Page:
5 April 2008 1:28 PM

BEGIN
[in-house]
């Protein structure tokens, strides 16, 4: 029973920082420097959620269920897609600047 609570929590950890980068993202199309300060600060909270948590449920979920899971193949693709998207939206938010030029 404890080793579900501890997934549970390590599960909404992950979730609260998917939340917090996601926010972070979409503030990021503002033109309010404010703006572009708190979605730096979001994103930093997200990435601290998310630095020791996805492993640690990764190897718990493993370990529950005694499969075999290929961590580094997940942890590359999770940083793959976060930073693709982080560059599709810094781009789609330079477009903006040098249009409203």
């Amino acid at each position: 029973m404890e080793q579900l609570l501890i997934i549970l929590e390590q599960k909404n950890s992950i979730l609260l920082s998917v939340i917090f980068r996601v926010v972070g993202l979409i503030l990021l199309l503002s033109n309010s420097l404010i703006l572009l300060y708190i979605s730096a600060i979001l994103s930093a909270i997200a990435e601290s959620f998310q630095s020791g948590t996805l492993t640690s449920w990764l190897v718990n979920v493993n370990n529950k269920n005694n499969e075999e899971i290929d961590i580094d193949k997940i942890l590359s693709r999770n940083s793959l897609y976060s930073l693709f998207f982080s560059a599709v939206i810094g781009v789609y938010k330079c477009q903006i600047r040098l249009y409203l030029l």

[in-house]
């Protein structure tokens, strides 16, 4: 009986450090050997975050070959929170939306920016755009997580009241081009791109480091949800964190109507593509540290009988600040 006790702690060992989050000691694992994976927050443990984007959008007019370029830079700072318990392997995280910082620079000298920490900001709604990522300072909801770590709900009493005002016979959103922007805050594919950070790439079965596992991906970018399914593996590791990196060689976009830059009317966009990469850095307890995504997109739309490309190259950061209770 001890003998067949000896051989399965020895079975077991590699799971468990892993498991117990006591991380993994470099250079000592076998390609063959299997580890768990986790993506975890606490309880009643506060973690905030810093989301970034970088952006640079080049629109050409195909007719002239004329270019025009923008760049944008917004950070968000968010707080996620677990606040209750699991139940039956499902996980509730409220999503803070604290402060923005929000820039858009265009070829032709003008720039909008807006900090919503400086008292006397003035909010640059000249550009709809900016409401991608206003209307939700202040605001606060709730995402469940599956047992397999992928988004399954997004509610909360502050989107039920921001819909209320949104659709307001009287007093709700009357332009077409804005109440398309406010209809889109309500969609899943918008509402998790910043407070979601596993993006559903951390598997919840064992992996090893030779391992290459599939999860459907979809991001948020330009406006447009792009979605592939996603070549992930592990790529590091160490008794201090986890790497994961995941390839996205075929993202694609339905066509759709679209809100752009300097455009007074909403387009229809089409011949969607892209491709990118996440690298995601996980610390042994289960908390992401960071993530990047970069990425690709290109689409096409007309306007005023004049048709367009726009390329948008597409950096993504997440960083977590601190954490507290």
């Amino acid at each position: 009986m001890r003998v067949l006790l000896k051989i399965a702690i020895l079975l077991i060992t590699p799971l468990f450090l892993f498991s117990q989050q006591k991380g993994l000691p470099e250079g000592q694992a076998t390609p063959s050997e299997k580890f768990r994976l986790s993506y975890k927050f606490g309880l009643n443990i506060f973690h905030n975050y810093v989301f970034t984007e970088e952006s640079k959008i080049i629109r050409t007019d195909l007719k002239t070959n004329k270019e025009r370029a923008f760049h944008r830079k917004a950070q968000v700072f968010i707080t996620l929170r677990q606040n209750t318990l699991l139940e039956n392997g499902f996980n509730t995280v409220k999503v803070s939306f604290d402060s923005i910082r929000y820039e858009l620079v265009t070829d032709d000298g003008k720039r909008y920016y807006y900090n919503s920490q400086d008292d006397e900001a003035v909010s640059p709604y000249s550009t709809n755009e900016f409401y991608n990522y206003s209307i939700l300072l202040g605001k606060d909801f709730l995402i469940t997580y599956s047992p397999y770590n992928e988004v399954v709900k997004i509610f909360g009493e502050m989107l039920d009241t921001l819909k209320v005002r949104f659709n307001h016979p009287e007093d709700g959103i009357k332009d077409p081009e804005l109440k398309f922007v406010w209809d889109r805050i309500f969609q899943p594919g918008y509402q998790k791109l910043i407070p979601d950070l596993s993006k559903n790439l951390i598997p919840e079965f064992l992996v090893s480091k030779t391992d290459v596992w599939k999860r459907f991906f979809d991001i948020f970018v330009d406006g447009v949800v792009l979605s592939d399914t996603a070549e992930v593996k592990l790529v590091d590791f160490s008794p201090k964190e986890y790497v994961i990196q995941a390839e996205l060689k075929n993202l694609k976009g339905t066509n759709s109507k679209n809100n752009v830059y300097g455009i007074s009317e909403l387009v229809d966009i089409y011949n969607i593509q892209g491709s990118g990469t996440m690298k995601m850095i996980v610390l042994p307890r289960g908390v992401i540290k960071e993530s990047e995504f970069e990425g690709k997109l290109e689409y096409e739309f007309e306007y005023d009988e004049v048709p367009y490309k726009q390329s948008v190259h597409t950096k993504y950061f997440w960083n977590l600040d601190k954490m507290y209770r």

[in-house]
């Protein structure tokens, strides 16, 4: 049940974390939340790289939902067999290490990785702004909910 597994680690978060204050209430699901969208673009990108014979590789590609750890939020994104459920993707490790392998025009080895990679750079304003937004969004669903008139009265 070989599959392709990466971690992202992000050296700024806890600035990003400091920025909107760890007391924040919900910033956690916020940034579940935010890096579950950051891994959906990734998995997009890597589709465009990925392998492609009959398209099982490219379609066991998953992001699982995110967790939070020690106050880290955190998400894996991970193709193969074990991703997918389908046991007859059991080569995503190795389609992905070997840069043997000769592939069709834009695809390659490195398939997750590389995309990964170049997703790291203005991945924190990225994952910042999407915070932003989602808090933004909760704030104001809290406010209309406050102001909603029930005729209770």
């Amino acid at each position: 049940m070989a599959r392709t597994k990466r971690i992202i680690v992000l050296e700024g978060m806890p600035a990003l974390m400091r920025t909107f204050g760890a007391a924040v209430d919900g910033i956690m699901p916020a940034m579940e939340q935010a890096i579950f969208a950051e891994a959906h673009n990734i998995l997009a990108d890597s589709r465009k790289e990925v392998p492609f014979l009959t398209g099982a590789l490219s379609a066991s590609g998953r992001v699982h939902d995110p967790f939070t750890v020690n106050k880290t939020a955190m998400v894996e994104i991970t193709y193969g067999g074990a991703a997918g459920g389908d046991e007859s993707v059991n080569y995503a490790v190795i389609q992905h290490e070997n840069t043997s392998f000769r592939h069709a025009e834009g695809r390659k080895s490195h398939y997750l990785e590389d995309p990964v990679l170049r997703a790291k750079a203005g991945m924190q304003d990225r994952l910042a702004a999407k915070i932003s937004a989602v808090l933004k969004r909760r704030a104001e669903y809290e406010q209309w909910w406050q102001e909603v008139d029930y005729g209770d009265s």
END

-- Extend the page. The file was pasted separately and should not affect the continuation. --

At the heart of David Wolff’s experiments in the limits of visual communication seethes a very dark humor, the kind clearly wonders what it might look like to paint out the corner of a room. Hence the deep black overlapping spheres that make a black hole of one section of his 2007 exhibition, “There Is No Paradise.” Everywhere here neutral signs and symbols are forced into playing games of confusion against their will, revealing that a) there’s no such thing as a neutral sign, b) context is everything, or at least a whole lot, and c) Sol Lewitt got soft and sweet in his old age. Wolff’s work chews on concepts and semiotics, sometimes, as above, pushing them into the three dimensional, while elsewhere, as in his most recent work, sticking to the flatter surfaces and mark-making of maps. In these drawings lines dart here and there, trying desperately to mean something, but bereft of all the extra information necessary for legible content. It’s enough to make a lost soul desperately plea for help—fortunately, Wolff has created just such a suitable contraption, the "Surrender Machine," a motorized bundle of odds and ends that, once plugged in, frantically waves a white flag. To whom, and for what, depends ultimately on everything else.